Good teachers, good students
The role of test scores in evaluating teachers is a prickly and complicated issue, which is why California has been avoiding the conversation for so long. Fortunately, that procrastination is no longer possible after The Times took the bold step of analyzing standardized test scores in the Los Angeles Unified School District to see whether individual teachers appeared to be successful at raising their students’ scores.
Given the current nationwide push to include test data in teacher evaluations, it was time to strip away the mystery about test scores and take a close look at what they are, what they show and don’t show, and what teachers, administrators and the rest of us might learn from them. The Times’ articles and online database rating nearly 6,000 elementary school teachers allow the examination to begin.
Critics, and especially union leaders, railed against The Times’ decision to release this information, saying that it unfairly casts teachers as good or bad. They predicted that parents would throng local schools demanding that their children be assigned to one teacher or another based on scores that are at best an incomplete measure of a teacher’s effectiveness.
Test scores are indeed just one indicator of a teacher’s performance. It’s too early to determine the long-term response, but so far, parents seem to understand that; L.A. Unified reports that there has been no headlong rush to principals’ offices for a change of teachers before classes start later this month.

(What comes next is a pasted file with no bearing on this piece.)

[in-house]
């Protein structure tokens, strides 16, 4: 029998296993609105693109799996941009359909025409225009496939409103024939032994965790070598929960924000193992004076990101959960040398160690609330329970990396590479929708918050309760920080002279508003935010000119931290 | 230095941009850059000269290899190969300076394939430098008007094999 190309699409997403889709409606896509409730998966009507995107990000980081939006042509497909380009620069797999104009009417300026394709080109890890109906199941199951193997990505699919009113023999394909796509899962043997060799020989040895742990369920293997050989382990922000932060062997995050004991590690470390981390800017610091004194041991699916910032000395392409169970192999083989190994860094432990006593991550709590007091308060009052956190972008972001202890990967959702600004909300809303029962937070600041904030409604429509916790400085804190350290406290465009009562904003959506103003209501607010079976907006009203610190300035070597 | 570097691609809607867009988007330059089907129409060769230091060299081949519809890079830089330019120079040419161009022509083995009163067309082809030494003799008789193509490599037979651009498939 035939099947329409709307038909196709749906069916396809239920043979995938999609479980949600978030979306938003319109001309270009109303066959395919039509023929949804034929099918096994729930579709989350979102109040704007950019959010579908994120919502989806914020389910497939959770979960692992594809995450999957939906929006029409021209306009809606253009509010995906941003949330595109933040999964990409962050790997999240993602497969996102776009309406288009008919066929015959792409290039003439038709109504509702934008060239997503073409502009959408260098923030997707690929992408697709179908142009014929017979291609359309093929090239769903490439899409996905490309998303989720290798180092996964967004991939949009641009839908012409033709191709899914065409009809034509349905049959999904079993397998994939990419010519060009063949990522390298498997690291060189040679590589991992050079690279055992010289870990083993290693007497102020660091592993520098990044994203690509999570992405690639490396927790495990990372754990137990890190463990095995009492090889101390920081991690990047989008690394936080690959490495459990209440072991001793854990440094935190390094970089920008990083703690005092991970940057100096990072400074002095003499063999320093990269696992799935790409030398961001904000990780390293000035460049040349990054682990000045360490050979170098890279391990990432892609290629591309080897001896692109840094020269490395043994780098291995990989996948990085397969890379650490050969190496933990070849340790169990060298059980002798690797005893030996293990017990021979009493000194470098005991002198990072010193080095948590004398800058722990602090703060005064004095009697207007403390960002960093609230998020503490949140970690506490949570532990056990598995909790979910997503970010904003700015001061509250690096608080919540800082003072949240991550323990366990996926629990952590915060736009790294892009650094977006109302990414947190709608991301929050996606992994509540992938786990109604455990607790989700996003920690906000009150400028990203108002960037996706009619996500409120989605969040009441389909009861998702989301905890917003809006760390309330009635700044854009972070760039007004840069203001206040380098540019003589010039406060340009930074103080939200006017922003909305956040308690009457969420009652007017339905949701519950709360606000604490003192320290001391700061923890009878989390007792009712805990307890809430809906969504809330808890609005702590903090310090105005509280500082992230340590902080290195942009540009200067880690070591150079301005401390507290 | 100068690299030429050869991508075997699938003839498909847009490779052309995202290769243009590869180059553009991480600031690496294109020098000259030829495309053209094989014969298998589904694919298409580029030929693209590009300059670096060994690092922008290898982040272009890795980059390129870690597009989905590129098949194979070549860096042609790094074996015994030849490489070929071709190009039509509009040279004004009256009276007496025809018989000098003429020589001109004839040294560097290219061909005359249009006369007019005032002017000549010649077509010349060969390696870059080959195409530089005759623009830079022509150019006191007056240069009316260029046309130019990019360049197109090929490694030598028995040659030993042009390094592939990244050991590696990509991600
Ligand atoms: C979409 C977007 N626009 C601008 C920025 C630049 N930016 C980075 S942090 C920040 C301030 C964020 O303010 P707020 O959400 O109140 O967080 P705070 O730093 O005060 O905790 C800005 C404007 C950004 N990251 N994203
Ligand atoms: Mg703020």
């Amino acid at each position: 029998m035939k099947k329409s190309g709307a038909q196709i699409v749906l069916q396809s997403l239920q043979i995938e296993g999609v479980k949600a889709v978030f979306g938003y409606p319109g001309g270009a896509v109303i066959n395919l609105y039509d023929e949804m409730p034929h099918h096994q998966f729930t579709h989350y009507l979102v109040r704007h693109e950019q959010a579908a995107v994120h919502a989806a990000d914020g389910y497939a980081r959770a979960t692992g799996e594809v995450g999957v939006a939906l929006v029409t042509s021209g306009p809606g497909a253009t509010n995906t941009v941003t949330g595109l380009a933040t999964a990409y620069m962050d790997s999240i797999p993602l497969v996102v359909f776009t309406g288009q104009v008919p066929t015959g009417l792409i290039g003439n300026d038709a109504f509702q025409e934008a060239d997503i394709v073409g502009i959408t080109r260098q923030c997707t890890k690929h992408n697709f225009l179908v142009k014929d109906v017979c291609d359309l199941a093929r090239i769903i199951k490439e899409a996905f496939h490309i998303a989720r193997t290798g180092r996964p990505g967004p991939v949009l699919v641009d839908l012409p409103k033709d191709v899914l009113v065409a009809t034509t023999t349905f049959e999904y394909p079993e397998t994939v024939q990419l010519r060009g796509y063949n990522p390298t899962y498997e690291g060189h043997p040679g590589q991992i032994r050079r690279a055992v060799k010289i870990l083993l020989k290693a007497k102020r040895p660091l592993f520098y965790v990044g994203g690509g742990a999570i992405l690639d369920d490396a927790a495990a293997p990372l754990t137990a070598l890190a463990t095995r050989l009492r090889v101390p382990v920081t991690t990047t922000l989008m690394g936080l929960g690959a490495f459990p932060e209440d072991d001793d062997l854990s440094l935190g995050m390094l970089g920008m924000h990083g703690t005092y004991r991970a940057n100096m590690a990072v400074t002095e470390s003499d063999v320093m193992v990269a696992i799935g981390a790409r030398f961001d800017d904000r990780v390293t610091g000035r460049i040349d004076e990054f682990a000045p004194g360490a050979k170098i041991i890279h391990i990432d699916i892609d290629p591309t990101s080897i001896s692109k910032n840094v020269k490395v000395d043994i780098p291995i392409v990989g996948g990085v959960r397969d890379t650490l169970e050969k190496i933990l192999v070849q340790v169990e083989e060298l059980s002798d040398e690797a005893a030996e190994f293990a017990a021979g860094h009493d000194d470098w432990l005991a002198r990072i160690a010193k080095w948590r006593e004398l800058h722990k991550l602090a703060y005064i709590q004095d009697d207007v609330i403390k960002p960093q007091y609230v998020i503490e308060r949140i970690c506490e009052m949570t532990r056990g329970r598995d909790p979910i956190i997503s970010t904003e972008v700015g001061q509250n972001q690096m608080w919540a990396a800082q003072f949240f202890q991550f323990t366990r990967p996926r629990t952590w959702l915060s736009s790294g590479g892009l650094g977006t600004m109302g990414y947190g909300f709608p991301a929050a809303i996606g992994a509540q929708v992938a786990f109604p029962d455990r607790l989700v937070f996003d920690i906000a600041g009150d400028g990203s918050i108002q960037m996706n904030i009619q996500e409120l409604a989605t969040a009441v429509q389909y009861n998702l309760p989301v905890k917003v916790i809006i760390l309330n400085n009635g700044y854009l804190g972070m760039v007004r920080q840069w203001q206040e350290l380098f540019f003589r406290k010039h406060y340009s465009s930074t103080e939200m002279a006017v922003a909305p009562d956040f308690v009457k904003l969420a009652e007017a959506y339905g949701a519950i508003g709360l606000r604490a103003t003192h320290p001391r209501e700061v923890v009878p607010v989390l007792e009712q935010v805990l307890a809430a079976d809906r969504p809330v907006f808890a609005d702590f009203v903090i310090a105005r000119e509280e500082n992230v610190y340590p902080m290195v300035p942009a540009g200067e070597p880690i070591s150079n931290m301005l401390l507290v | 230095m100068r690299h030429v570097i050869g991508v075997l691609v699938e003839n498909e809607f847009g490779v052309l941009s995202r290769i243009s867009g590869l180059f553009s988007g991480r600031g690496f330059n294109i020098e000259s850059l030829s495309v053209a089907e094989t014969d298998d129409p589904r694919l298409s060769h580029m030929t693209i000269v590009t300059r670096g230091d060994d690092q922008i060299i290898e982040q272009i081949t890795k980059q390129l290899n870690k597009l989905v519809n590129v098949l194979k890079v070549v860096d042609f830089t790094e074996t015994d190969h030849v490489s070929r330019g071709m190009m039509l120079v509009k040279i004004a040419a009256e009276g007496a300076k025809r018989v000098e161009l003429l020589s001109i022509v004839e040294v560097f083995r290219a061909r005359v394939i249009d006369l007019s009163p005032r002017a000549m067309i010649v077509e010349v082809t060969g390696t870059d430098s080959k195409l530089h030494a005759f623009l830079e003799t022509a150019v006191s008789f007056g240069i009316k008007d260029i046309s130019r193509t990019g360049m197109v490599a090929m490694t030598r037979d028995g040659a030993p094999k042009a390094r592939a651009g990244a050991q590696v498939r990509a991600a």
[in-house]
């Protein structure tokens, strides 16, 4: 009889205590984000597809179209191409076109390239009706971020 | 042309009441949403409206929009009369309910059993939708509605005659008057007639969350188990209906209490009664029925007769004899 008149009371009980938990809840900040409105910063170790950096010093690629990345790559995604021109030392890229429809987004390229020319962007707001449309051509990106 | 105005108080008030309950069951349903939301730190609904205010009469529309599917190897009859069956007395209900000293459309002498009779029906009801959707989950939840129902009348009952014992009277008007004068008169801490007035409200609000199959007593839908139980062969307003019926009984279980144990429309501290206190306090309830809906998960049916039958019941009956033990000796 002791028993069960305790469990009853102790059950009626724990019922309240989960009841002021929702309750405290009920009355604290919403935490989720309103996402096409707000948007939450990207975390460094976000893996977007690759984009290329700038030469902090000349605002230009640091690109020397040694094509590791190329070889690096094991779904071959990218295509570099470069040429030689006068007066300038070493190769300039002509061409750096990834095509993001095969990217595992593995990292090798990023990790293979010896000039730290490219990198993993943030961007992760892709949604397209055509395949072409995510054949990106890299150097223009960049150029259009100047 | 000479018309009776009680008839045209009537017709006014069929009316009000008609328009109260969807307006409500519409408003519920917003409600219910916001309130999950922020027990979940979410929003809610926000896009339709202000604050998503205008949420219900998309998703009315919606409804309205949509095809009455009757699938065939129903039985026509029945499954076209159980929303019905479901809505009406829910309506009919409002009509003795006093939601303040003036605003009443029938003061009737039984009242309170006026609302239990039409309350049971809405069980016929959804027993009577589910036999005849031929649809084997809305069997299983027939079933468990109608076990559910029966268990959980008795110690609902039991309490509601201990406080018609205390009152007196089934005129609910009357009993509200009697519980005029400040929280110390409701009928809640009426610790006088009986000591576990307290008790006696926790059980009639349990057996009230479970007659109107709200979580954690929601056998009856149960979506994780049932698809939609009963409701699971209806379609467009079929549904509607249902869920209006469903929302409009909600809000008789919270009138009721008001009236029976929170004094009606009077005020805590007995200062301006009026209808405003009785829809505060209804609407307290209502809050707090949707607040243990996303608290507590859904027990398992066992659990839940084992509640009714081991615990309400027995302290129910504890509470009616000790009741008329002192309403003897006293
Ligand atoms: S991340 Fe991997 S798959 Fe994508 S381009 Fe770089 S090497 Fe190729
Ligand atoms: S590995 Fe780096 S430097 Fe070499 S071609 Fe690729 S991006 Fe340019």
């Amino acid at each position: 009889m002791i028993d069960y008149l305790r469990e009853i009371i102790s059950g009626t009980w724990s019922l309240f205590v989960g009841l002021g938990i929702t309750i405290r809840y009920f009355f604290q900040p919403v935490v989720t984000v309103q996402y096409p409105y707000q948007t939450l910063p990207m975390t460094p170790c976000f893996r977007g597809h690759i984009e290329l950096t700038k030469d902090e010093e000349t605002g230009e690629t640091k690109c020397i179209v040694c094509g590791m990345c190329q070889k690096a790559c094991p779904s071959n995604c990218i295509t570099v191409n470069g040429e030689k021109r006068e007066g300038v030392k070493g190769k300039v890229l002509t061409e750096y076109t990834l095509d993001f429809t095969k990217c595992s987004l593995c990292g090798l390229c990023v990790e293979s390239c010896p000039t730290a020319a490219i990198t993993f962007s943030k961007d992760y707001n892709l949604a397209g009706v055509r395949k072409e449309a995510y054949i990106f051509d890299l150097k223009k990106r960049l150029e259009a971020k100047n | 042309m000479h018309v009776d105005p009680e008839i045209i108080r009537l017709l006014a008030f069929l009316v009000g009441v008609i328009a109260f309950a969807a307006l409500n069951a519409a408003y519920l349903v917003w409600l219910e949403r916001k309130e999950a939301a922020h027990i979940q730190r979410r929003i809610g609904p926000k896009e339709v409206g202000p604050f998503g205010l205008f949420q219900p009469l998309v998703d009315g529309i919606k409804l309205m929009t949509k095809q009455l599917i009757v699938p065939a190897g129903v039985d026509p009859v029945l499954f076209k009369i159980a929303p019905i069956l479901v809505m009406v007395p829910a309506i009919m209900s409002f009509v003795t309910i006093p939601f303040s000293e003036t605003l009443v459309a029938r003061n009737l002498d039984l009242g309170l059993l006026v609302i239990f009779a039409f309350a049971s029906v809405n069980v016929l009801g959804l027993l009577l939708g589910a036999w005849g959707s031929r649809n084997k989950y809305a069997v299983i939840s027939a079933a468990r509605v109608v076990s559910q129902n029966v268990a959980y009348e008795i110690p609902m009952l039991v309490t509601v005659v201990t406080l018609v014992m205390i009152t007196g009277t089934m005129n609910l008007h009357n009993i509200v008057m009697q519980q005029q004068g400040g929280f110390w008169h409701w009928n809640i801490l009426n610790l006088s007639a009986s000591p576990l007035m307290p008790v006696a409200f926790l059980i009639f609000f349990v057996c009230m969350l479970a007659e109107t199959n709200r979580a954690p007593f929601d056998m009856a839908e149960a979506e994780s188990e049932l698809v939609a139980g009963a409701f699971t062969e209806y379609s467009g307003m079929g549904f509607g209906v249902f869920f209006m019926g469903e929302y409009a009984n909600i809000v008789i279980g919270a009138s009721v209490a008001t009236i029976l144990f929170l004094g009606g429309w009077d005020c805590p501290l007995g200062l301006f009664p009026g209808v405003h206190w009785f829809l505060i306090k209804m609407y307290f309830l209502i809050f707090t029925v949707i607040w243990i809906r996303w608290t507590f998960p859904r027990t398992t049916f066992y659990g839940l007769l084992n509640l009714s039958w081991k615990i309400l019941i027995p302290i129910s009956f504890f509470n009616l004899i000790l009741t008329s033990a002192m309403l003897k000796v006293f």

But it’s revealing, and disturbing, to read the comments of some teachers who don’t seem to care whether their students’ scores slide. They argue that they’re focused on more important things than the tests measure. That’s unpersuasive. The state has carefully constructed some of the best curriculum standards in the nation, which are about to become better with the adoption of new English and math standards. These represent widespread agreement among educational experts on what students should learn by certain grades. We’re far past the point of allowing individual teachers to decide how much of the curriculum they want to impart, or sitting by while low-income students enter high school illiterate and without a basic grasp of multiplication.
There are better ways to respond to the newly published information. Instead of defending lackluster ratings, some teachers talked about learning how to improve — not by “teaching to the test” but by adding new skills to their pedagogical repertoire. Times reporters uncovered ample anecdotal evidence that teachers whose student scores improve the most are not stressing testing skills but rather engaging students in challenging, often lively, academic work.
There are teachers who, year after year, show marked improvements in their students’ scores. We’d like to think other teachers would flock to their classrooms, to observe and learn their secrets, and that administrators would be looking for ways to reward them for their work.